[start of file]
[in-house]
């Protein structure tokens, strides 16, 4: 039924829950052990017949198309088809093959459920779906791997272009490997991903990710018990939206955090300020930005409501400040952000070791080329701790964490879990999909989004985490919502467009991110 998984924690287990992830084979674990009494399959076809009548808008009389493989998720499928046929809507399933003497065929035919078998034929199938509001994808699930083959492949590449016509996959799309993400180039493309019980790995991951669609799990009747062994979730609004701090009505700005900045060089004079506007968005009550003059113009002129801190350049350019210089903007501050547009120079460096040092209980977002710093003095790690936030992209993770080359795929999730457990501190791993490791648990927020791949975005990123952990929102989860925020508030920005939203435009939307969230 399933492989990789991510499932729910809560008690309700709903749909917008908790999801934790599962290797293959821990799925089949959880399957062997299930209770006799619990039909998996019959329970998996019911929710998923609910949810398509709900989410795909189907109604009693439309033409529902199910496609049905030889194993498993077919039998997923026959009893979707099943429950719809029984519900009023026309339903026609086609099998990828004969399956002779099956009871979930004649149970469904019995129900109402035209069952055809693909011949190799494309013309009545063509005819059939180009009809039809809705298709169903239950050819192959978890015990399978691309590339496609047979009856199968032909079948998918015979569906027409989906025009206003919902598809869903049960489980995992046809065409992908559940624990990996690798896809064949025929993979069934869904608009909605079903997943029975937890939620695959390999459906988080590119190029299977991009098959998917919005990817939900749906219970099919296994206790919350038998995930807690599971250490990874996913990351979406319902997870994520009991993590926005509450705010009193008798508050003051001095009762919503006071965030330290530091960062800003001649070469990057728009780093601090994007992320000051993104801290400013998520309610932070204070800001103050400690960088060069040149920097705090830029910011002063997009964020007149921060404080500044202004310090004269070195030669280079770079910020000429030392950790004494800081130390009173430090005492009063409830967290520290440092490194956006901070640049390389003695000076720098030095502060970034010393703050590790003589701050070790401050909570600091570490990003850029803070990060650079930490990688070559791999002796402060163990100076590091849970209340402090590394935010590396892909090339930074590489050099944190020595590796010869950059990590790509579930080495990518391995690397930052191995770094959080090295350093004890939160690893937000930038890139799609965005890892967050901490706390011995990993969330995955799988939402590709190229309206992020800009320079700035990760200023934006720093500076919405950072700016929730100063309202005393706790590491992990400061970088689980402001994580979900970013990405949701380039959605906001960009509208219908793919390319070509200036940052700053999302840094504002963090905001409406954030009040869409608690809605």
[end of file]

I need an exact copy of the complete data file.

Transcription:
[in-house]
């Protein structure tokens, strides 16, 4: 039924829950052990017949198309088809093959459920779906791997272009490997991903990710018990939206955090300020930005409501400040952000070791080329701790964490879990999909989004985490919502467009991110 998984924690287990992830084979674990009494399959076809009548808008009389493989998720499928046929809507399933003497065929035919078998034929199938509001994808699930083959492949590449016509996959799309993400180039493309019980790995991951669609799990009747062994979730609004701090009505700005900045060089004079506007968005009550003059113009002129801190350049350019210089903007501050547009120079460096040092209980977002710093003095790690936030992209993770080359795929999730457990501190791993490791648990927020791949975005990123952990929102989860925020508030920005939203435009939307969230 399933492989990789991510499932729910809560008690309700709903749909917008908790999801934790599962290797293959821990799925089949959880399957062997299930209770006799619990039909998996019959329970998996019911929710998923609910949810398509709900989410795909189907109604009693439309033409529902199910496609049905030889194993498993077919039998997923026959009893979707099943429950719809029984519900009023026309339903026609086609099998990828004969399956002779099956009871979930004649149970469904019995129900109402035209069952055809693909011949190799494309013309009545063509005819059939180009009809039809809705298709169903239950050819192959978890015990399978691309590339496609047979009856199968032909079948998918015979569906027409989906025009206003919902598809869903049960489980995992046809065409992908559940624990990996690798896809064949025929993979069934869904608009909605079903997943029975937890939620695959390999459906988080590119190029299977991009098959998917919005990817939900749906219970099919296994206790919350038998995930807690599971250490990874996913990351979406319902997870994520009991993590926005509450705010009193008798508050003051001095009762919503006071965030330290530091960062800003001649070469990057728009780093601090994007992320000051993104801290400013998520309610932070204070800001103050400690960088060069040149920097705090830029910011002063997009964020007149921060404080500044202004310090004269070195030669280079770079910020000429030392950790004494800081130390009173430090005492009063409830967290520290440092490194956006901070640049390389003695000076720098030095502060970034010393703050590790003589701050070790401050909570600091570490990003850029803070990060650079930490990688070559791999002796402060163990100076590091849970209340402090590394935010590396892909090339930074590489050099944190020595590796010869950059990590790509579930080495990518391995690397930052191995770094959080090295350093004890939160690893937000930038890139799609965005890892967050901490706390011995990993969330995955799988939402590709190229309206992020800009320079700035990760200023934006720093500076919405950072700016929730100063309202005393706790590491992990400061970088689980402001994580979900970013990405949701380039959605906001960009509208219908793919390319070509200036940052700053999302840094504002963090905001409406954030009040869409608690809605």